At the end of 2012, the weighted average yield on a combined debt and preferred portfolio was 14.2% measured at fair value. Gross investment income for the 3 months and full-year ended December 31, 2012, totaled $41.5 million and $153.3 million, respectively. Total expenses for the 3 months and full-year period ended December 31, 2012, was $17.3 million and $71.3 million, respectively, including the nonrecurring expenses related to our new $525 million credit facility and our $75 million senior secured notes issued during the second quarter.

Net investment income for the 3 months ended December 31, 2012, was $24.2 million or $0.63 per share. Pro forma for the nonrecurring charges, net investment income for the full year was $87.8 million or $2.36 per average share. Net realized and unrealized losses totaled less than $1 million for our fourth fiscal quarter. Net realized and unrealized gains were $33.8 million for the full-year, and were driven primarily by general market improvements and modest yield tightening during 2012. During the fourth quarter, we removed both DirectBuy and Granite Global from our nonaccrual status as a result of recapitalization events at both companies. Granite Global paid all its past due interest in cash. Accordingly, we had no loans on nonaccrual status at December 31, 2012. However, we expect to place Rug Doctor on a non-accrual status during Q1 of 2013. The company was current on its interest through December 31, 2012, but on January 31st, we received notice from the company that its next scheduled payment would be blocked by their senior lenders. At December 31st, Rug Doctor was valued at $43.3 million.

At this time, I'd like to turn the call over to our Chief Operating Officer, Bruce Spohler.

Bruce J. Spohler

Thank you, Rich. Overall, the operating trends of our portfolio companies remained steady. As we've highlighted before, during our underwriting process, we focused primarily on a company's ability to generate free cash flow as the primary driver to both de-risk and eventually repay our investments. The defensive portfolio that we constructed concentrated in noncyclical industries continues to perform well in this low growth environment. At the end of 2012, the fair market value of our portfolio was approximately $1.4 billion, of which 100% was performing. At 12/31, the fair value weighted average mark on our portfolio, excluding our common equity, was approximately 97% at par, consistent with the prior quarter. Approximately 34% of the fair value of our investment portfolio was in secured assets. When considering Crystal's underlying portfolio, approximately 57% of the total fair value will be in secured assets. We had investments in 40 portfolio companies, operating across 23 industries and our income-producing assets represented approximately 96% of the portfolio.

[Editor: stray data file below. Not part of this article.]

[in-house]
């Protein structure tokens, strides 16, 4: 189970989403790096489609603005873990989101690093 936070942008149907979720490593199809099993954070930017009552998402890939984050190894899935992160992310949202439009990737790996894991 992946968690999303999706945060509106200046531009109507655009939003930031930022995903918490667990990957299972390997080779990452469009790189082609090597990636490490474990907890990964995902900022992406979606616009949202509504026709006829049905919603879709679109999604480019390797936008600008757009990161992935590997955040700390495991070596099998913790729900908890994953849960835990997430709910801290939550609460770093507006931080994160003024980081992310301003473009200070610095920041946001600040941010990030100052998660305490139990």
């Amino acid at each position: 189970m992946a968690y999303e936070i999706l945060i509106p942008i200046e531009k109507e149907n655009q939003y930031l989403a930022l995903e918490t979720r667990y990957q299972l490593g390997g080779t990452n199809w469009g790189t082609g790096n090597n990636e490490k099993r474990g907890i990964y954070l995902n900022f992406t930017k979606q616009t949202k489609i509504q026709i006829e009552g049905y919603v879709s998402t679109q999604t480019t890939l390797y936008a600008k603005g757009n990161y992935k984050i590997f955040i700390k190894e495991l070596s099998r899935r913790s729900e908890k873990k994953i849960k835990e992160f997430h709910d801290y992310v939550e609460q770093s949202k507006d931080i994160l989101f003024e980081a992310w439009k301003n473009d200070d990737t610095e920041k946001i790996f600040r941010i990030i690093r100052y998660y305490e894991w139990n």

The weighted average investment risk rating remains at 2, measured at fair market value at the end of year -- year-end, based on our 1 to 4 risk rating scale with 1 representing the least amount of risk.

Before I give you an overview of our activity in Q4, I'd like to spend a moment on portfolio developments. Our 2 assets are non-accrual at 9/30, both completed restructurings during the fourth quarter, with positive outcomes that caused us to return both assets to fuller growth status. First off, in November, DirectBuy completed its restructuring. Pro rata with the other holders in the original second lien tranche, Solar Capital's $25 million par value investment was converted into approximately $7.5 million of a new secured loan, as well as an equity claim, which represented approximately 7.5% of the common equity. In total, the holders of our tranche received 100% of the common equity. The fair value of the new loan equates to a $0.30 mark on our original par investment from the former security, up from $0.20 at 9/30. The company's financial performance has been improving with new memberships at existing franchisees trending positive.

In December, Granite Global completed recapitalization. The sponsor invested over $27 million of additional equity together with the mezzanine lenders collecting -- collectively investing approximately $10 million as additional mezzanine capital to support this transaction. Solar Capital invested $7.5 million as our pro rata share of the add-on investment to the existing mezzanine. Proceeds of this recapitalization were used to pay down a portion of the senior debt and to facilitate the funding of a couple of add-on acquisitions. The attachment point and total leverage to our tranche improved dramatically as a result of this recapitalization. In conjunction with the transaction, we received all past due interest and have returned our investment to full accrual status. The company's financial performance continues to improve.